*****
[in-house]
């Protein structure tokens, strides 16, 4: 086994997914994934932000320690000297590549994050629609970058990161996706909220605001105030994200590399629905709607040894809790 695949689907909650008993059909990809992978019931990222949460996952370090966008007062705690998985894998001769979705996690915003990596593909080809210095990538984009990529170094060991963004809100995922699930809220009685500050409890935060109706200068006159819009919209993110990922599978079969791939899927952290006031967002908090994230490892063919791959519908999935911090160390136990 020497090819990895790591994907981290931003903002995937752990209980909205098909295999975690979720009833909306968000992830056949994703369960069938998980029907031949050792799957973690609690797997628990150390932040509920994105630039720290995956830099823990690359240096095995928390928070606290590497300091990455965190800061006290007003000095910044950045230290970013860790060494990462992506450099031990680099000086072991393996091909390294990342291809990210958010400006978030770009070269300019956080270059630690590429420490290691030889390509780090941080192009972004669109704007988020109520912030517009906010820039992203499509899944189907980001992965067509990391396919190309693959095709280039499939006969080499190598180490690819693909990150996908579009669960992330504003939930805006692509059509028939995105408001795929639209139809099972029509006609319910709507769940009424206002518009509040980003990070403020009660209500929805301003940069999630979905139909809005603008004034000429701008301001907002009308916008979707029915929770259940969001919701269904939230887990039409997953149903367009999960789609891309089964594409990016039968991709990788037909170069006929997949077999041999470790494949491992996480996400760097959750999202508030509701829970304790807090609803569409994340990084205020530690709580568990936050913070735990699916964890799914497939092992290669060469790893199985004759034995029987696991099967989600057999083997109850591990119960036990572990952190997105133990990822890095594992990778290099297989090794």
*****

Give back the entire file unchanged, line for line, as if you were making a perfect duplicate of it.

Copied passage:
[in-house]
């Protein structure tokens, strides 16, 4: 086994997914994934932000320690000297590549994050629609970058990161996706909220605001105030994200590399629905709607040894809790 695949689907909650008993059909990809992978019931990222949460996952370090966008007062705690998985894998001769979705996690915003990596593909080809210095990538984009990529170094060991963004809100995922699930809220009685500050409890935060109706200068006159819009919209993110990922599978079969791939899927952290006031967002908090994230490892063919791959519908999935911090160390136990 020497090819990895790591994907981290931003903002995937752990209980909205098909295999975690979720009833909306968000992830056949994703369960069938998980029907031949050792799957973690609690797997628990150390932040509920994105630039720290995956830099823990690359240096095995928390928070606290590497300091990455965190800061006290007003000095910044950045230290970013860790060494990462992506450099031990680099000086072991393996091909390294990342291809990210958010400006978030770009070269300019956080270059630690590429420490290691030889390509780090941080192009972004669109704007988020109520912030517009906010820039992203499509899944189907980001992965067509990391396919190309693959095709280039499939006969080499190598180490690819693909990150996908579009669960992330504003939930805006692509059509028939995105408001795929639209139809099972029509006609319910709507769940009424206002518009509040980003990070403020009660209500929805301003940069999630979905139909809005603008004034000429701008301001907002009308916008979707029915929770259940969001919701269904939230887990039409997953149903367009999960789609891309089964594409990016039968991709990788037909170069006929997949077999041999470790494949491992996480996400760097959750999202508030509701829970304790807090609803569409994340990084205020530690709580568990936050913070735990699916964890799914497939092992290669060469790893199985004759034995029987696991099967989600057999083997109850591990119960036990572990952190997105133990990822890095594992990778290099297989090794």